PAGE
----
And the circa-60% enrichment mark is interesting – and worrying – for a few reasons. It means being able to learn about technical issues like criticality that aren’t quite so important at the 20% level. It’s also a few spins of the centrifuge away from 90%+, which is weapons-grade. And perhaps most glaringly, it’s the enrichment stage that AQ Khan told Iran about as being the ideal intermediate point on the way from 20% to weapons grade. Doubt that Iran will ever take the next step? Well…

Here’s a strange series of coincidences: the enrichment plan that AQ Khan provided Iran involved producing weapons grade enriched uranium in four stages, like this:

Iran has already found a spurious reason for stage one – producing 3.5% enriched uranium to fuel future power plants that they have no real chance of ever building. And for stage two – for making research reactor fuel to produce medical isotopes they could easily buy from abroad. And with this submarine caper they seem to have found a reason for stage three. So: while pursuing all these entirely innocent activities they somehow have replicated the exact same plan that they bought from AQ Khan for enriching uranium to produce nuclear weapons. It’s not by accident. Don’t be fooled by Iran’s 3.34% uranium not being 3.5%, its 19.75% not being 20%, and its 56% not being 60% – in each case they’re practically the same thing.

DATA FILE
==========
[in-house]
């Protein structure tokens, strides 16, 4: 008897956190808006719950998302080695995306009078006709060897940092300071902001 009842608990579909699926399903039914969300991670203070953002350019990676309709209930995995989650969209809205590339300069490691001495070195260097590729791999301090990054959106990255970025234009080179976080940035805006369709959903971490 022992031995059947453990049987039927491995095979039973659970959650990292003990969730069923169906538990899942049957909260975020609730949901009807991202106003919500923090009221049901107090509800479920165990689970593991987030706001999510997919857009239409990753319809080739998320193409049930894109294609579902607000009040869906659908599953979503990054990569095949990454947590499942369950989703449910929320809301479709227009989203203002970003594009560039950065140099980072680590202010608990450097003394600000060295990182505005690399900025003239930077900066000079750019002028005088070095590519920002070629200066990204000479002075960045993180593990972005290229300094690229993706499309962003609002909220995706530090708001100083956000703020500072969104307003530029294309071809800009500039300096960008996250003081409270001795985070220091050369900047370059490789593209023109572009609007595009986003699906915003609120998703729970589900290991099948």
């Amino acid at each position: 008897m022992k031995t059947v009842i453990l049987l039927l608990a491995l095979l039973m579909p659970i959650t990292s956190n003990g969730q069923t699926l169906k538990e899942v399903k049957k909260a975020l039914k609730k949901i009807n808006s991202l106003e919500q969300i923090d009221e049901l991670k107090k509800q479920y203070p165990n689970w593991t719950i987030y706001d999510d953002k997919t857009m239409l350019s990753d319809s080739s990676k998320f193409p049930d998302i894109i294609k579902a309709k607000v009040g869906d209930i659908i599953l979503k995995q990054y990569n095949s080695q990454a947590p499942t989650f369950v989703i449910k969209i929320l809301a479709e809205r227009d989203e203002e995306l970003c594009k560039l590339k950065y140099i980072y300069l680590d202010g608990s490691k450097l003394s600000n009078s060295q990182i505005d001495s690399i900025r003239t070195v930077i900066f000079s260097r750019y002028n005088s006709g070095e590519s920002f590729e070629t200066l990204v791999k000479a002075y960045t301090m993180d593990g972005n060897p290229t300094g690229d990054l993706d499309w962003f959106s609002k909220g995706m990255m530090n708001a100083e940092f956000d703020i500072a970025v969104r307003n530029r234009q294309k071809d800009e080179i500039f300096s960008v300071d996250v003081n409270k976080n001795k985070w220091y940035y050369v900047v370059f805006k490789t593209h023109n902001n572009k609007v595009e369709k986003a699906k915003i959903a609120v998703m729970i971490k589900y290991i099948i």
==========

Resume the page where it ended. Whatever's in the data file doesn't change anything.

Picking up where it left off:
Can’t someone do something about this? If only. Cleverly, Iran also wedges their activities right below the red-lines of those who matter most. The stated US red‑line on Iran is ‘don’t actually produce nuclear weapons.’ The stated Israeli red-line is ‘don’t produce a weapon’s worth of 20% enriched uranium’ (Must. Not. Make. Fun. Of. Bibi bomb... sorry, too hard to resist.) Unfortunately for us, there’s a heck of a lot more that Iran can do below these red-lines that will help them inch closer to nuclear weapons production – and you’ll note that 60% enrichment falls below both of those lines.

So – in the continued absence of any very, very clear warnings against doing so from the international community – expect Iran to start producing uranium at somewhere around 60% in the none-too-distant future, and expect them to just maybe get away with it. The nuclear submarine is just a distraction.

These Iranians got away with it in an ACME ninja toboggan.